PRAXIS is delighted to release our new report on Cultural heritage in the context of disasters and climate change (download here!) prepared in partnership with the CRITICAL project led by the University of Edinburgh. The report highlights the opportunities cultural heritage research can offer to support worldwide efforts to tackle climate change and disaster impacts. It also provides key recommendations for funders and policymakers in the UK and worldwide.
In a collaboration between the UK Government’s Department for Digital, Culture, Media & Sport (DCMS) and the Arts and Humanities Research Council (AHRC), the Global Challenges Research Fund (GCRF) Urgency Grants invited proposals from researchers using innovative approaches to address the impacts of natural disasters and climate change on tangible and intangible cultural heritage in Low- and Middle-Income Countries. The funded projects cover much of the Middle East (Egypt, Turkey, Yemen), Sub-Saharan Africa (Nigeria, Tanzania, Zimbabwe), South East Asia (India, Himalaya region, Sri Lanka), and South America (Iron Quadrangle in Brazil).
- How is climate change affecting cultural heritage, especially in the Global South?
- And how can cultural heritage be effectively mobilised to respond differently and more inclusively to the impacts of climate change and natural hazards?
The report showcases the results of a series of workshops organised by the PRAXIS and CRITICAL research teams between February and September 2022 and project-specific policy briefs prepared by the nine projects of the Cultural Heritage and Climate Change Cohort. The report informs future research and policy on disaster preparedness, emergency response, loss and damage, mitigation and adaptation to current and expected global environmental changes. It provides lessons learnt from international collaborations between academics, practitioners and research participants and recommendations to research councils and policymakers in the UK and beyond.
Online webinar on “Cultural Heritage, Climate Change and Disasters: Relevance, Challenges and Future Actions”
Location: Online, Zoom platform. Registrations at: https://universityofleeds.zoom.us/meeting/register/tZUldumuqD0rHNYwGs7oVQbnZfUab_pdfO0Y
When: Wednesday 30th November 2022, 1-3pm (UK time)
Organisers: Dr Francesca Giliberto (email@example.com) and Dr Luba Pirgova-Morgan (firstname.lastname@example.org), research fellows on the PRAXIS project, University of Leeds
During this online webinar, we will launch the report titled “Cultural heritage in the context of disasters and climate change: insights from the DCMS-AHRC Cultural Heritage and Climate Change Cohort” recently published by PRAXIS (University of Leeds) and the CRITICAL project (University of Edinburgh). With this event, we will also promote knowledge exchange and shared learning on the complex interrelationships between cultural heritage, climate change and disasters between academic and non-academic stakeholders in the UK and the Global South, and foster further discussion and collaboration, particularly in terms of how to improve current heritage and climate change policies and practices. We will bring together representatives from the Cultural Heritage and Climate Change cohort with other interested parties such as members from funding bodies, policymakers, academics, practitioners and other stakeholders to stimulate a constructive discussion on this topic.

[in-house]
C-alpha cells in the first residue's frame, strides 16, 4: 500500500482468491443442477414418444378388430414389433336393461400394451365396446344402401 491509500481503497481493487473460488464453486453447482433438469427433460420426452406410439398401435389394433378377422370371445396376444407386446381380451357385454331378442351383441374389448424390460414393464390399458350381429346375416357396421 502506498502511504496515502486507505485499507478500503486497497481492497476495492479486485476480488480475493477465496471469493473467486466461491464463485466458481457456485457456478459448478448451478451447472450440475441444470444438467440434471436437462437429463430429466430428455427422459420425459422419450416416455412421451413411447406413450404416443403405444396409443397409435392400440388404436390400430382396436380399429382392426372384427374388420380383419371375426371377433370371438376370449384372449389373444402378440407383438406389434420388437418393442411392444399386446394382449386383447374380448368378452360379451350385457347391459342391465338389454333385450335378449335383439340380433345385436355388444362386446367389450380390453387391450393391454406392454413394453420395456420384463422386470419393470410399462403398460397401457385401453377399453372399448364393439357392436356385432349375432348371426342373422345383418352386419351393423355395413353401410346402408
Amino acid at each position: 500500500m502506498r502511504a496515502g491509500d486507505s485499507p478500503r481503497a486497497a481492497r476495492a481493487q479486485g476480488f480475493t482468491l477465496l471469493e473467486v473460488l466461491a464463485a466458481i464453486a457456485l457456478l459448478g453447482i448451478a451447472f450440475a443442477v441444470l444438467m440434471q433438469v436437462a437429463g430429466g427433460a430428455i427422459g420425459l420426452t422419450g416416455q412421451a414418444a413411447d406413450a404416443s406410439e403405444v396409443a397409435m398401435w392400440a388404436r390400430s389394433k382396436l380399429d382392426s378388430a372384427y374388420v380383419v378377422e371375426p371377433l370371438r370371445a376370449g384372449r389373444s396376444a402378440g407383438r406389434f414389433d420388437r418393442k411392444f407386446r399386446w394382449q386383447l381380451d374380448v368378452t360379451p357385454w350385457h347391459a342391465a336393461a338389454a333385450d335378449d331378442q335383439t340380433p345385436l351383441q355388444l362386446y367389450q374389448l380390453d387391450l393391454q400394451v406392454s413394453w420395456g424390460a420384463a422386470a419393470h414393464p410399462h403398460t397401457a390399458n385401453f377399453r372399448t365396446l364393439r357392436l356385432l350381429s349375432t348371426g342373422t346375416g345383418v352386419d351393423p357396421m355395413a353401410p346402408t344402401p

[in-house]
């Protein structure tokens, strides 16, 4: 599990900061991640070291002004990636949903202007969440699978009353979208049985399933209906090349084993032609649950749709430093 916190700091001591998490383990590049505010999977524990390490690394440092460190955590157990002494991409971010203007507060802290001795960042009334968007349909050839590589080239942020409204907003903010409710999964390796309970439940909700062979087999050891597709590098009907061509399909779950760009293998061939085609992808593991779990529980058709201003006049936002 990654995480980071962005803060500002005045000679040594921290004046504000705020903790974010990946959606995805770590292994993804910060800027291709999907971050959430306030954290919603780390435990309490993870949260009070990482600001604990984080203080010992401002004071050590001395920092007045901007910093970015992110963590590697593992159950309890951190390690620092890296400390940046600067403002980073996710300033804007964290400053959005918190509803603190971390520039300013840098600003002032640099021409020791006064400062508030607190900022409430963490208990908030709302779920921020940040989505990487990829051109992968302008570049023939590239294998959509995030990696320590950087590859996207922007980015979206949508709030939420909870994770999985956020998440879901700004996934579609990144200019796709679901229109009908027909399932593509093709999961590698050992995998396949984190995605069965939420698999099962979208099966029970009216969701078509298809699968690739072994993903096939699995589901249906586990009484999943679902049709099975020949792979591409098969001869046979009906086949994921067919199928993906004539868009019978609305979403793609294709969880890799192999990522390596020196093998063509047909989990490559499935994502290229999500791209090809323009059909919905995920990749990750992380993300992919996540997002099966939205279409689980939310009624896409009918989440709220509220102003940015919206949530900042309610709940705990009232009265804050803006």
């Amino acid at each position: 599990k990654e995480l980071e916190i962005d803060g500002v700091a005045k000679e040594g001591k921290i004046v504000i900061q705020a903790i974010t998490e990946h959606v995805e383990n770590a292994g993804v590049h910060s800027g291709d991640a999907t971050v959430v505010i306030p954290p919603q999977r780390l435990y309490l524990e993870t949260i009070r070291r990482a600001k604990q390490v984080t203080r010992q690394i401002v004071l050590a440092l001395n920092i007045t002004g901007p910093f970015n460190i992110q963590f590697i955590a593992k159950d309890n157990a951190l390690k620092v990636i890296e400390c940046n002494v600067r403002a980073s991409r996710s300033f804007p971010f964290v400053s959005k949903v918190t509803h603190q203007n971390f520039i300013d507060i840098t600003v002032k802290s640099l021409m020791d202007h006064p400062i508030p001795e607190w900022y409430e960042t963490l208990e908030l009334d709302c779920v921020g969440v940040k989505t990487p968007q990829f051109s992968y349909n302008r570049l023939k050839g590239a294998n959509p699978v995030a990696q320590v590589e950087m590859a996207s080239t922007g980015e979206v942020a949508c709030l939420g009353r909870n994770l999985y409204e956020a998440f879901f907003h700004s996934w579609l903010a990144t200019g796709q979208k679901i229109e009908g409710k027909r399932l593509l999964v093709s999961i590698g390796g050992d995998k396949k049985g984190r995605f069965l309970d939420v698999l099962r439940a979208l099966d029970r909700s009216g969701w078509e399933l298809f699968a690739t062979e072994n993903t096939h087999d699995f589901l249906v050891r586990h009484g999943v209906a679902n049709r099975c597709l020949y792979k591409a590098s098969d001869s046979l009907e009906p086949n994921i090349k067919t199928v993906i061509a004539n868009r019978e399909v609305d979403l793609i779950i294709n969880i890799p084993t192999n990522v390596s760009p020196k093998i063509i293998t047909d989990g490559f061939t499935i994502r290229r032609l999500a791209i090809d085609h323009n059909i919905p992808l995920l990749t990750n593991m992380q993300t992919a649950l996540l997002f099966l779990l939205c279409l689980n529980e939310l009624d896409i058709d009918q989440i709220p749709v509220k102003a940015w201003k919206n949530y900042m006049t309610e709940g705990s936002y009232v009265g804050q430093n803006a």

A roundtable with representatives of these key actors will stimulate a discussion around two main aspects:
1) the ways to improve current practices tackling cultural heritage management in the face of climate change and disaster impacts;
2) the role of international collaborations between academics, practitioners and research participants when approaching a variety of cultural heritage forms as well as differing approaches to the assessment of risk.
A 2-page policy brief will be prepared after the event by the PRAXIS team to include the lessons learned from this online event and PRAXIS participation at COP27.
13.00–13.10 | Introduction and welcome to participants by Dr Luba Pirgova-Morgan
13.10–13.15 | Opening remarks by Dr James Fenner, Senior Investment Manager – Heritage, Culture and Creative Arts, Arts and Humanities Research Council
13.15–13.20 | Opening remarks by Charlotte Marriott, Head of International Cultural Protection, UK’s Department of Digital, Culture, Media and Sport
13.10–13.25 | Presentation of key findings from the report on “Cultural heritage in the context of disasters and climate change” and insights from COP27 by Dr Francesca Giliberto and Dr Rowan Jackson
13.25–14.25 | Roundtable discussion chaired by Dr Luba Pirgova-Morgan. Participants:
- Dr Bernadette Devilat, Principal Investigator, Centre for Architecture, Urbanism and Global Heritage (CAUGH), Nottingham Trent University;
- Dr YoungHwa Cha, Postdoctoral Research Associate, School of GeoSciences, University of Edinburgh;
- Dr Alan Forrest, Biodiversity Scientist, Centre for Middle Eastern Plants, Royal Botanic Garden Edinburgh;
- Dr Salma Sabour, Post-doctoral Researcher, University of Southampton;
- Stephen Stenning, Global Director Culture in Action, British Council;
- Catherine Childs, Environmental Scientist, Cayman Islands.
14.25–14.55 | Q&A session and open discussion
14.55–15.00 | Closing remarks by Dr Luba Pirgova-Morgan
Watch the recording from the webinar: